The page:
Mother Eve

We recommend an excellent article entitled "The Two Trees" by V.H. Cassler for further insight on Eve's role (and women in general) in the Plan of Salvation, which can be found here on our blog, here at FAIR, or here at Mormon Scholars for a less "talky" version of the presentation.


Some Christians condemn Eve for her act, concluding that she and her daughters are somehow flawed by it. Not the Latter-day Saints! Informed by revelation, we celebrate Eve’s act and honor her wisdom and courage in the great episode called the Fall.
--Elder Dallin H. Oaks

Genesis 3: 16 states that Adam is to “rule over” Eve, but this doesn’t make Adam a dictator. . . over in “rule over” uses the Hebrew bet, which means ruling with, not ruling over. The concept of interdependent, equal partners is well-grounded in the doctrine of the restored gospel. Eve was Adam’s “help meet” (Genesis 2:18). The original Hebrew for meet means that Eve was adequate for, or equal to, Adam. She wasn’t his servant or his subordinate.
--Elder Bruce C. Hafen

Dr. Nehama Aschenasy, a Hebrew scholar, said that in Hebrew the word which is translated as “beguiled” in the Bible does not mean “tricked” or “deceived” as we commonly think. Rather, it is a rare verb which indicates an intense multilevel experience, evoking great emotional, psychological, and/or spiritual trauma.  She said that it is likely that this intense multi-level experience, this “beguiling” by the serpent, was the catalyst that caused Eve to ponder and evaluate what her role and purpose in the Garden really was. 
-- Beverly Campbell, Mother Eve: Mentor for Today’s Woman: A Heritage of Honor

The incorrect idea in Christian history that wives should be dependent began with the false premise that the fall of Adam and Eve was a tragic mistake and that Eve was the primary culprit. Thus women's traditional submission to men was considered a fair punishment for Eve's sin. Thankfully, the Restoration clarifies Eve's -- and Adam's -- choice as essential to the eternal progression of God's children. We honor rather than condemn what they did, and we see Adam and Eve as equal partners.
--Elder Bruce C. Hafen, “Crossing Thresholds and Becoming Equal Partners.”


President Joseph Fielding Smith (1876–1972) said: “I never speak of the part Eve took in this fall as a sin, nor do I accuse Adam of a sin. … This was a transgression of the law, but not a sin … for it was something that Adam and Eve had to do!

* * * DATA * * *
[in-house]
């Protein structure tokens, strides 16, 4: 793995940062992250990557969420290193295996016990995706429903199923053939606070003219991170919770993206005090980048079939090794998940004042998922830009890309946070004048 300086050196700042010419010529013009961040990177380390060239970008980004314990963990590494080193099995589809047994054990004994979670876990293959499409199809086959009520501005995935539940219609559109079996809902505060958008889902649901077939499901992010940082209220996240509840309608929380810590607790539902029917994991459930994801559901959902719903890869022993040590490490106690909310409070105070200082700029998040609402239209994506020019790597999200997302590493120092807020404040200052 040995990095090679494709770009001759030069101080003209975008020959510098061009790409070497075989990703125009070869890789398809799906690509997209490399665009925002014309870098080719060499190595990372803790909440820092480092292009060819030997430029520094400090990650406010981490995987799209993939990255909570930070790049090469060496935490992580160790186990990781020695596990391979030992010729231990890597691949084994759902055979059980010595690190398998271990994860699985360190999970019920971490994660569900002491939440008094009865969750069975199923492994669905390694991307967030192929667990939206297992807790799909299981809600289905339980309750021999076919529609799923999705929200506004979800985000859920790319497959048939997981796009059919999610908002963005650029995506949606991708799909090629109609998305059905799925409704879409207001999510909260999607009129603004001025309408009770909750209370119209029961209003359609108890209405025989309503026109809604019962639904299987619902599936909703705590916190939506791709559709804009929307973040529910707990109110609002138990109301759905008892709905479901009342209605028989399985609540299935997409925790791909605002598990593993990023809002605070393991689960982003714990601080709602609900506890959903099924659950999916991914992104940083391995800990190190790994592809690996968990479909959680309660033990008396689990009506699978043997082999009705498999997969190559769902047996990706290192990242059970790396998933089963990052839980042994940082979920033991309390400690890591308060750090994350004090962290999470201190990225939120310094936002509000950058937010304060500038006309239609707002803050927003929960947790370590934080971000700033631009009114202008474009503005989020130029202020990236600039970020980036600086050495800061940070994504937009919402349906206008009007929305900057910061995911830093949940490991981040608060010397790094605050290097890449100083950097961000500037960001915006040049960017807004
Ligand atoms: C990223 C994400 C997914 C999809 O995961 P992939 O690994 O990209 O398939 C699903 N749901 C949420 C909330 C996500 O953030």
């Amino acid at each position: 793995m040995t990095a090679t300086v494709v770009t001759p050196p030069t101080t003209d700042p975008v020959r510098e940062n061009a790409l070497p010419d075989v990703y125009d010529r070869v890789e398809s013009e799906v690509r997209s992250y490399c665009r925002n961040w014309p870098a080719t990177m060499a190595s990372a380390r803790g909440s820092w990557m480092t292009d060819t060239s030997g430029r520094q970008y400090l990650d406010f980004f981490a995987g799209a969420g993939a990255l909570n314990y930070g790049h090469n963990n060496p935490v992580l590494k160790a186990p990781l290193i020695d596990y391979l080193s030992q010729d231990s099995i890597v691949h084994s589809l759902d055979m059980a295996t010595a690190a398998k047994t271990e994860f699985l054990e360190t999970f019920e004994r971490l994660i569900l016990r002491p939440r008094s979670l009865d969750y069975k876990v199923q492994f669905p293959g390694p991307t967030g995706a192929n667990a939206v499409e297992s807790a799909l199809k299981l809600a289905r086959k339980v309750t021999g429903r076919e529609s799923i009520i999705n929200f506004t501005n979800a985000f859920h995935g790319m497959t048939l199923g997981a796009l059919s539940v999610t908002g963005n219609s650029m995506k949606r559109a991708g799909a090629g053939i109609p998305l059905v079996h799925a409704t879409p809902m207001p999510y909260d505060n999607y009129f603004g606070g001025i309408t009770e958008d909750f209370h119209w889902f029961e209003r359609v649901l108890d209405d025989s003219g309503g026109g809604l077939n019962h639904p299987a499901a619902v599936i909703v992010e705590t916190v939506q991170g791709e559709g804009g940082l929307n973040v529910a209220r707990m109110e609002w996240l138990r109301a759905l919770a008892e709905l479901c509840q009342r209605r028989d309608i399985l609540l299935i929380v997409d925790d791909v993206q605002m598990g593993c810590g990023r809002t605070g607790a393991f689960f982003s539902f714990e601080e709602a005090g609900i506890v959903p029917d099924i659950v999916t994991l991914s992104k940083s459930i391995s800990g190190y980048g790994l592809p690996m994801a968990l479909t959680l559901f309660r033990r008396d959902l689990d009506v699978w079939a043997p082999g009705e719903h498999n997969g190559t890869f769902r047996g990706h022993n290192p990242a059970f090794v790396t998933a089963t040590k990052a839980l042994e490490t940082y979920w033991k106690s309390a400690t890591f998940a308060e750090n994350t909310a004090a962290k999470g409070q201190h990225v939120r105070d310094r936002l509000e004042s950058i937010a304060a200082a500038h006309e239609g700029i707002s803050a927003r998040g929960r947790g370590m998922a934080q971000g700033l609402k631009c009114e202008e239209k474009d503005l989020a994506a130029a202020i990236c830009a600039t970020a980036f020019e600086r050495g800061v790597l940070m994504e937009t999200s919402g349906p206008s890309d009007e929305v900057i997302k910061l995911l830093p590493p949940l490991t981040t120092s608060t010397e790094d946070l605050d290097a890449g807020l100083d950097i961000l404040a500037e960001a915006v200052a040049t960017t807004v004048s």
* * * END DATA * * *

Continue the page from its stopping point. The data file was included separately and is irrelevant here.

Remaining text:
--Doctrines of Salvation, comp. Bruce R. McConkie, 3 vols. (1954–56), 1:114–15.


Adam and Eve’s transgression was not really a wrongful act of “sin” as we usually use that term. While their choice violated the command against partaking of the fruit, that same choice was necessary to enable their obedience to the command to have children. Their “transgression” was thus a painful but correct, even eternally glorious, choice.
--Beauty for Ashes: The Atonement of Jesus Christ, Elder Bruce C. Hafen, The Liahona 1997


This suggested contrast between a sin and a transgression reminds us of the careful wording in the second article of faith: ‘We believe that men will be punished for their own sins, and not for Adam’s transgression’ (emphasis added). It also echoes a familiar distinction in the law. Some acts, like murder, are crimes because they are inherently wrong. Other acts, like operating without a license, are crimes only because they are legally prohibited. Under these distinctions, the act that produced the Fall was not a sin—inherently wrong—but a transgression—wrong because it was formally prohibited. These words are not always used to denote something different, but this distinction seems meaningful in the circumstances of the Fall.
--Elder Dallin H. Oaks, “The Great Plan of Happiness,” Ensign, Nov. 1993, 72


[Eve’s] act, whatever its nature, was formally a transgression, but eternally a glorious necessity to open the doorway toward eternal life.
--Elder Dallin H. Oaks, “The Great Plan of Happiness,” Ensign, Nov. 1993, 72

Woman is God’s supreme creation. Only after the earth had been formed, after the day had been separated from the night, after the waters had been divided from the land, after vegetation and animal life had been created, and after man had been placed on the earth, was woman created; and only then was the work pronounced complete and good. Of all the creations of the Almighty, there is none more beautiful, none more inspiring than a lovely daughter of God who walks in virtue with an understanding of why she should do so, who honors and respects her body as a thing sacred and divine, who cultivates her mind and constantly enlarges the horizon of her understanding, who nurtures her spirit with everlasting truth.